A few things that helped me out; Heat training pays off. When cool water is available in a stream take advantage of it. Eat as much as you can at every aid station. It is better to have too much water rather than not enough. Be as nice as you can to your crew, they make this possible. Mental attitude and focus are a priority when running 100 miles.
My new favorite color is Silver.

Monday, June 8, 2009

Long Week

I have been battling this foot problem for many weeks now. The week after training camp I just kept running through it and it eventually was causing too much pain. Even worse it was causing issues with my right knee and left calf from changing my stride. Had 2 horrible runs last weekend and decided to lay off the foot for a while.
It was a long week w/o being able to run at all. I did get in about 125 miles on the stationary bike throughout the week but it was a real battle considering it was supposed to be a big week before taper time. I went to the Dr on Thursday and a Podiatrist on Friday. He gave me a cortisone shot and both Dr's agreed it was Morton's Nueroma in the right foot. It was the first time I have gone to a Dr for a running related injury. I really didn't have a choice though, there is now way I could completely stop running for 4 weeks before Western States. I also got some prescription meds for inflammation.
I was glad the Dr's were very understanding of what I was up against. I told them I just needed to figure out how to get through Western States then I will take off however long is needed to recover. I am going back in 2 weeks to get another dose of cortisone the night before we leave for Cali. Hopefully it will be able to get me through.
Yesterday I finally gave in and went out for a leisurely 3hr heat run about 1pm. I stayed in town but ran mostly in in the grass along the sidewalks and paved trails. The foot was hurting but I am just going to have to deal with it and try not to overdo it. Still messing around with insole modifications trying to figure what works best. I felt some what dead legged for most of the run but it felt good to run none the less. This morning I went up to the gym and did 1 hr on the treadmill with an extra long sleeve shirt on for a little more heat time.
One the positive side I have been doing a stellar job on my weight and am about right where I want to be. Ate super clean the last 10 days and I am about as lean as I can get without loosing more muscle. Hopefully everything will work out for me, I am really trying to keep a positive attitude while getting through this foot issue. My main concern is finding the best way to take the pressure off my Nueroma while not causing any blisters and other foot issues at the same time, still a work in progress.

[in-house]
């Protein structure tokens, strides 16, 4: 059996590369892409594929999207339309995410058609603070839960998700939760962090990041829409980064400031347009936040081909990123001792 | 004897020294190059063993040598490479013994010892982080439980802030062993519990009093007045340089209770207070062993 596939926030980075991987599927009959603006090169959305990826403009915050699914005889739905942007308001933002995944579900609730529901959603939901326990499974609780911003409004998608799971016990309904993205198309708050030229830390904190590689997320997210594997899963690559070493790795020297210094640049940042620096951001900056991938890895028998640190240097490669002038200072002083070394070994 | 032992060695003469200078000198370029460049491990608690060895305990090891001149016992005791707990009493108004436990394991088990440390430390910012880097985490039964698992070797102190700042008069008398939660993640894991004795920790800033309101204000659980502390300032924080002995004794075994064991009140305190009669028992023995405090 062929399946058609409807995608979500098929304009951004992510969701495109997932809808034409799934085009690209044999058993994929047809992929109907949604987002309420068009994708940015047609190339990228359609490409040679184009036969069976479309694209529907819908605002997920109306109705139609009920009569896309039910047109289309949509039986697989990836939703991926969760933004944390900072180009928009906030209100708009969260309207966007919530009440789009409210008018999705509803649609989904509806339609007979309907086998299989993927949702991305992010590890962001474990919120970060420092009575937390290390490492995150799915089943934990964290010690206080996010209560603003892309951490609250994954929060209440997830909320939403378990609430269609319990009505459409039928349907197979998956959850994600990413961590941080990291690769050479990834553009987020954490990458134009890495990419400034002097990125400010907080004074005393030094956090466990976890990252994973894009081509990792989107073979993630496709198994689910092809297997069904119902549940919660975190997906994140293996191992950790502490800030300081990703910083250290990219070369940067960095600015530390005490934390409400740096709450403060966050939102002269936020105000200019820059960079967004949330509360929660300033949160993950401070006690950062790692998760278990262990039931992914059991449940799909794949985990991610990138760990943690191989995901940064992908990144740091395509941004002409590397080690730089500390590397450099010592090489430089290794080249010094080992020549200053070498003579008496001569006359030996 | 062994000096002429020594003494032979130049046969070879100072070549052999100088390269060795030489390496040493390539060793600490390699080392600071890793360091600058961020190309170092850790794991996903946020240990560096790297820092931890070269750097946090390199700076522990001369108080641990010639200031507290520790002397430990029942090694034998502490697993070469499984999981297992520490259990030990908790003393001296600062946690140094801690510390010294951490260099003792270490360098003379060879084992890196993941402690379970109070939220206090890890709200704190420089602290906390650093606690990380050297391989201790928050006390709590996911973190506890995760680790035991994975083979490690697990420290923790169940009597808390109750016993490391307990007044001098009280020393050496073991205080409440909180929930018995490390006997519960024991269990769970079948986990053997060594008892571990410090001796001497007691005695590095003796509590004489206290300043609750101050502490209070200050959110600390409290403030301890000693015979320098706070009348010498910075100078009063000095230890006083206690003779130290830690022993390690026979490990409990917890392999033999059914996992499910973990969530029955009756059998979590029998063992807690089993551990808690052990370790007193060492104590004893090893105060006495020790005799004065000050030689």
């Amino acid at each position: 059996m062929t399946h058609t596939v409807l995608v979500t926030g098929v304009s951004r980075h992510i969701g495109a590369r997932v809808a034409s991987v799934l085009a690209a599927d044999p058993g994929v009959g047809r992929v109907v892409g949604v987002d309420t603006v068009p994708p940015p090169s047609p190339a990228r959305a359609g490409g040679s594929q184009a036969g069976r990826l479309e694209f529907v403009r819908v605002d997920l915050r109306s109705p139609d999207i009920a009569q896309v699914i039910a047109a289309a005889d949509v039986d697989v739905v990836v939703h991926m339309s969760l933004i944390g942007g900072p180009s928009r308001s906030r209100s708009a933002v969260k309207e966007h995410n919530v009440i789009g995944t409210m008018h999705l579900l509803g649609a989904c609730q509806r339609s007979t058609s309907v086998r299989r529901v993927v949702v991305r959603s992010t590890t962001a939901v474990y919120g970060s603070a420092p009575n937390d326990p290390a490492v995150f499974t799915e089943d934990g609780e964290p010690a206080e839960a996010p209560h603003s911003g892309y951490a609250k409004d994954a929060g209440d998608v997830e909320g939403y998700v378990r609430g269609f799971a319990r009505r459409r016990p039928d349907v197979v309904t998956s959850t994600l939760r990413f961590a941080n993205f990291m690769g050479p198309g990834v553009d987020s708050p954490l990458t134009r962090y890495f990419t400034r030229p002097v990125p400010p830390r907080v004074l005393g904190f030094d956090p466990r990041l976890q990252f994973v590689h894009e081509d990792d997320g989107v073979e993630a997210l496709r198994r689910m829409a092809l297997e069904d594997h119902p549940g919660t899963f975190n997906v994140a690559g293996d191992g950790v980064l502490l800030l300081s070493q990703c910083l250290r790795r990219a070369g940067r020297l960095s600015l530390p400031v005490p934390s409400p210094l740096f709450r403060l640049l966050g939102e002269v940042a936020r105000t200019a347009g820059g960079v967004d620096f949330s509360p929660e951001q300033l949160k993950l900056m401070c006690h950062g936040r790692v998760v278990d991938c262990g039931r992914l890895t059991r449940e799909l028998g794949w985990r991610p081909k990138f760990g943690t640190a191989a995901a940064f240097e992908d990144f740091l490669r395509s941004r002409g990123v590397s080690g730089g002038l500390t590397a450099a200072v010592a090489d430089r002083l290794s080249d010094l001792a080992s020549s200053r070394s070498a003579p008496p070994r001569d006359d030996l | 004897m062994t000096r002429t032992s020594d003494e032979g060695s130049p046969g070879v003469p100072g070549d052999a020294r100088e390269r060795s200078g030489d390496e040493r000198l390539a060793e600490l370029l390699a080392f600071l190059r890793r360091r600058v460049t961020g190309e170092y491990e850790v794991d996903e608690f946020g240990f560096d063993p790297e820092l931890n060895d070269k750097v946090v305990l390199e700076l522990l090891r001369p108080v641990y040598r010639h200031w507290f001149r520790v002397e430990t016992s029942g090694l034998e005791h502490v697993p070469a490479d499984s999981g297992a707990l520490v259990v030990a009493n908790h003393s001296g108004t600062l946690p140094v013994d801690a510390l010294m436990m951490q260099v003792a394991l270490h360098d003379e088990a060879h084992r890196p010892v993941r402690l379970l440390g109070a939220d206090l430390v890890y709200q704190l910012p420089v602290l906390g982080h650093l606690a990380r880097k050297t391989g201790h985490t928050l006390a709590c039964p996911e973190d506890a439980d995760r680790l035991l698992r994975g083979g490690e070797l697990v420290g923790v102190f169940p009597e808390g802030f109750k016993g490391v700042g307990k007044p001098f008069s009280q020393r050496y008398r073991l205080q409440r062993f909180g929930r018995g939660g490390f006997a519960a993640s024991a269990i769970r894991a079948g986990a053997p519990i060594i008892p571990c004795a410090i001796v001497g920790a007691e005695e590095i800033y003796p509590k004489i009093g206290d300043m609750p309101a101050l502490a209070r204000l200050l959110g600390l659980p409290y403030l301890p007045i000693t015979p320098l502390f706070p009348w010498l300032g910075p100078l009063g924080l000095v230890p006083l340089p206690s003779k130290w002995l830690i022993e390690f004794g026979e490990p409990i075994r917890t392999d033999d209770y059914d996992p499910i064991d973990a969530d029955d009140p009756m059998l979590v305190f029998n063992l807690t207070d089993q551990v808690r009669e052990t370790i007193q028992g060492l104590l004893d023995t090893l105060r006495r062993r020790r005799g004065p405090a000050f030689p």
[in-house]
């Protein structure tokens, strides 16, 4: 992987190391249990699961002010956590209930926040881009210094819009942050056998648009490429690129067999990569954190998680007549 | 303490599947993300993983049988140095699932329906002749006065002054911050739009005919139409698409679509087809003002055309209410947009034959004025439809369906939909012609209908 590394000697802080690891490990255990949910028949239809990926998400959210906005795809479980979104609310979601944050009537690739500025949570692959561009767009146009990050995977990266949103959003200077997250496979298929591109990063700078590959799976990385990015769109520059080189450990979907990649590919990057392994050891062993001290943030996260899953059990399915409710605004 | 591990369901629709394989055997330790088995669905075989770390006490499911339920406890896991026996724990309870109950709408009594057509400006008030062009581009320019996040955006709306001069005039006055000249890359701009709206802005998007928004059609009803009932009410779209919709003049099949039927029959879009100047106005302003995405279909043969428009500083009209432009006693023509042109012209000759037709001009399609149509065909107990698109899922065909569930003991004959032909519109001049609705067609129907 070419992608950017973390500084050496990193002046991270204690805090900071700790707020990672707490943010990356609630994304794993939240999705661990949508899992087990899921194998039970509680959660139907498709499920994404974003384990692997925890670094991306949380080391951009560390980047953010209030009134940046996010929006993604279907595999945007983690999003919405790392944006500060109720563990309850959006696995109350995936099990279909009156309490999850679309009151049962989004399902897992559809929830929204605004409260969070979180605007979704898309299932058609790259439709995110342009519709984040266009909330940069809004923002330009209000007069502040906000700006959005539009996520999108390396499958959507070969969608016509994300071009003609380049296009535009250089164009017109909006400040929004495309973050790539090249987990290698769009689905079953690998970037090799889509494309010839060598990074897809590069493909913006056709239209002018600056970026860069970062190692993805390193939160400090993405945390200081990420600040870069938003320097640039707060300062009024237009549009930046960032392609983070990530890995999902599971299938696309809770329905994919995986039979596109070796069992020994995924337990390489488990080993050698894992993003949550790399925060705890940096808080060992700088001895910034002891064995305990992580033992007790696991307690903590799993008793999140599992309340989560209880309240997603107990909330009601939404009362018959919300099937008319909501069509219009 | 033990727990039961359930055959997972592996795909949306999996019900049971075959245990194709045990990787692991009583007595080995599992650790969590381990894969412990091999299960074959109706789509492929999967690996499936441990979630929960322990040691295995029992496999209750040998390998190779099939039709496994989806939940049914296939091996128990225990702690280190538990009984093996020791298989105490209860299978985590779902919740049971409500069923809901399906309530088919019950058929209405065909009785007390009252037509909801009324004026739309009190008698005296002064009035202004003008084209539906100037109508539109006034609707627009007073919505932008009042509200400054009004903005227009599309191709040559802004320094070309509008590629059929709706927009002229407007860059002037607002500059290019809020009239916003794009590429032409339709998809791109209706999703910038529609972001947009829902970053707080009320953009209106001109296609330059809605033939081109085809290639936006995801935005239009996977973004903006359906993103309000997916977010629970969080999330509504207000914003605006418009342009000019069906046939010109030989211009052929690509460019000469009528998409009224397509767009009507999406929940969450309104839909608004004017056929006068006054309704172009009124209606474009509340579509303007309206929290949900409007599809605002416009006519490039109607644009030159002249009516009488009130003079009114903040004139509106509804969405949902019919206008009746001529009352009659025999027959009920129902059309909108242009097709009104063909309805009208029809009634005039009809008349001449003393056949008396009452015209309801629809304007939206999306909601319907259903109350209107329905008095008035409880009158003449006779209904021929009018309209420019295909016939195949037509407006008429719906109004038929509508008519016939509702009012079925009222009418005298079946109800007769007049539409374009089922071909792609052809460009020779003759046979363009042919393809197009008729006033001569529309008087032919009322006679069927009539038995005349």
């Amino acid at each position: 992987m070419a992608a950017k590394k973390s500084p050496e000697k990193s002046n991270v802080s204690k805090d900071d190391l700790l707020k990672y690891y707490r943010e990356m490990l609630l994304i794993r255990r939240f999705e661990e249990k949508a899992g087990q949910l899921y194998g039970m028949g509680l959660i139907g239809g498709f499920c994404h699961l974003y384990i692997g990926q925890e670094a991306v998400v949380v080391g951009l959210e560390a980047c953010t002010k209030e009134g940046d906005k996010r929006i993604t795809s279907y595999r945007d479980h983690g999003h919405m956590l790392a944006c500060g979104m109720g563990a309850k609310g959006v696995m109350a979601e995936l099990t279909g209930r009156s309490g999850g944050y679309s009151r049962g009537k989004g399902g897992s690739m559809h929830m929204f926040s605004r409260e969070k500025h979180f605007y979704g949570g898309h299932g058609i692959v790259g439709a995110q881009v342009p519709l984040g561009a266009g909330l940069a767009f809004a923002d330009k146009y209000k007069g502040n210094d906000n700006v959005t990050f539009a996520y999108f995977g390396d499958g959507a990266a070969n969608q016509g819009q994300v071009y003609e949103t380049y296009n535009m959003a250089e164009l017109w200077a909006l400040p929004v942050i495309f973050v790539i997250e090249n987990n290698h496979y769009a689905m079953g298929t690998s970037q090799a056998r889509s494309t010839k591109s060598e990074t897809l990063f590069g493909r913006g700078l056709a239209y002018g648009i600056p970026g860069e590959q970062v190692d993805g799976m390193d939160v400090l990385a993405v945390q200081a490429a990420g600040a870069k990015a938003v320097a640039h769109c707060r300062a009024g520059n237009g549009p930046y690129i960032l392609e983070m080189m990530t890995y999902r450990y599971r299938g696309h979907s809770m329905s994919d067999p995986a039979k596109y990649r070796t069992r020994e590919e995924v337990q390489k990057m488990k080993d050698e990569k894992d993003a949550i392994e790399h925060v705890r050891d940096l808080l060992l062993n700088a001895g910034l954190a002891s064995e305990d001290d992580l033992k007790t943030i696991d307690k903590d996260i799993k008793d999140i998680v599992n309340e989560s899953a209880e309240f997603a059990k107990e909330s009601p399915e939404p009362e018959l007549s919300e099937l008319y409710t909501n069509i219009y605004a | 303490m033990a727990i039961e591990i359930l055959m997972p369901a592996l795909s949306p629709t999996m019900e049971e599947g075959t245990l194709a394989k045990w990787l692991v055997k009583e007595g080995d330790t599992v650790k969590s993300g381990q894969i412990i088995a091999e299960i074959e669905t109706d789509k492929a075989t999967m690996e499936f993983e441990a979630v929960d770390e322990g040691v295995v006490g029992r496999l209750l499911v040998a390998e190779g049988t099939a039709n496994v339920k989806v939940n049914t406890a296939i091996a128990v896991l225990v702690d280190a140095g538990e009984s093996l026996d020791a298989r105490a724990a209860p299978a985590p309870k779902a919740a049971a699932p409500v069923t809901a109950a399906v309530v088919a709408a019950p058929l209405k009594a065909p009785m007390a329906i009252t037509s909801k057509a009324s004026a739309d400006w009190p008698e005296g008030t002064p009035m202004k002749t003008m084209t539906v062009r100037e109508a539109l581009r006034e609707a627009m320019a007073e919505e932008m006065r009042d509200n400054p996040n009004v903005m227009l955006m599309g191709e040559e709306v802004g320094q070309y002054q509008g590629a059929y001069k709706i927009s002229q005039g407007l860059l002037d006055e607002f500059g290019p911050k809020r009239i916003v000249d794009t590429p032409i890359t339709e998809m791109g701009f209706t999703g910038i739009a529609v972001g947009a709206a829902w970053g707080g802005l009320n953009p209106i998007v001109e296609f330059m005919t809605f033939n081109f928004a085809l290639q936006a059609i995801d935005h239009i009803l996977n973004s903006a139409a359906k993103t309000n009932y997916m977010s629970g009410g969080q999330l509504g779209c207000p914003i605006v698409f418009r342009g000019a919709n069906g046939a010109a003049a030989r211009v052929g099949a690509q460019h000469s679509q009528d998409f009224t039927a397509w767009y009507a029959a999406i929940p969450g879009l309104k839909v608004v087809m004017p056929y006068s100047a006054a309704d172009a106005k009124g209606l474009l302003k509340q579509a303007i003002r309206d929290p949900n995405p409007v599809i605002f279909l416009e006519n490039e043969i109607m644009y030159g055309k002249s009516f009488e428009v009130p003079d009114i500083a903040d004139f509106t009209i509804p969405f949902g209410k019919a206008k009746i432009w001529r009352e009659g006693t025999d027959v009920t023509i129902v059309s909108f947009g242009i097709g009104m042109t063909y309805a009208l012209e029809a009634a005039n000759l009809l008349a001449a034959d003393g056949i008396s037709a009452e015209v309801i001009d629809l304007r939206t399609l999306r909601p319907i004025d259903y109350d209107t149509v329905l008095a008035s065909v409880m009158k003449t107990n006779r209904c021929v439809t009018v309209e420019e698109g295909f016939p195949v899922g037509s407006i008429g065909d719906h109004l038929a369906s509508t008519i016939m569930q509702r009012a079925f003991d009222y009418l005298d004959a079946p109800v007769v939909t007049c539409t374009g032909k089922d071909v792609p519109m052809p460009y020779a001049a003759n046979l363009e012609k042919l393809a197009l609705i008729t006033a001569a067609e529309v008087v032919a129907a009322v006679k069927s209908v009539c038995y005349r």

Anyways, I am going to try and get in a decent week and go with a shorter taper of 10-12 days since I didn't run for 6 days last week. If the foot bothers me too much that will change but I hope for the best.

Thursday, May 28, 2009

Western States Training Camp

Western States Training Camp was this past Memorial Day weekend. Rick Mayo and I flew to Sacramento Friday morning for 3 days of training on the Western States course.
We opted for staying at the Motel 6 in Auburn instead of camping at Forrest Hill. It was actually cheaper and just more convenient overall. We spent Friday buying some food and getting stuff organized for the weekend. I also was trying to get something rigged up with my shoes to get me through the weekend. I had not ran since the prior Monday due to a very bad pain under the 2ND & 3rd toe on the ball of my foot. It is a very intense pain, almost burning, I put 3 insoles in my right shoe and cut a hole in all 3 where the pain was and it at least allowed me to walk.

Day 1 Robinson Flat to Forest Hill summary

This is a 32 mile section with 2 of the harder climbs, Michigan Bluff and Devils thumb. We started out in the snow with 360 runners. It was amazingly beautiful and difficult. There is no way to sufficiently prepare for the 4 mile constant hills in the Midwest, it just is not possible. The climbs were tough and hot but I am happy with how I did on those climbs and passed a lot of people going up. The downhills were unexpectedly difficult. I could not run fast on many sections and stay under control. My Quads and Toes were hurting from the long downhills. I was able to run the last 2 miles up Bath Rd strong after 30+ miles and was good with that.

Day 2 Forrest Hill to Green Gate summary

I believe this was around 21 miles. We ran crazy hard that day thanks to Rick. I ran hard the first day and paid for it then. It is 16 or so down to the Rucky Chucky river crossing, mostly all down. We were hauling some serious ass down those mountains. Like 6:15 pace for many long stretches. When we got to the aid station at Rucky Chucky were the 4th and 5th runners to come through there and the first shuttle bus wouldn't go back until enough people finished to fill it up so we hung out in the River and soaked in the ice cold River water. The last 4 or 5 was up all the way. We ran that in 1 minute intervals which worked well. This is the first section after picking up a pacer and there definitely needs to be something left to run this section.

Day 3 Slinger Road to Placer High Finish Summary

22 miles of mixed terrain. There are many more flat sections here and if we were not on the side of a mountain it would seem like running at Wyco. There were still many tough climbs but none more than 5 or 10 minutes long. It was a good painful run. The heat was getting rough out in the open sections. We definitely got a taste of how will feel with the Quads and toes hurting so badly that last 20 or so. There are a lot of sections which will be rough terrain at night, especially on trashed legs.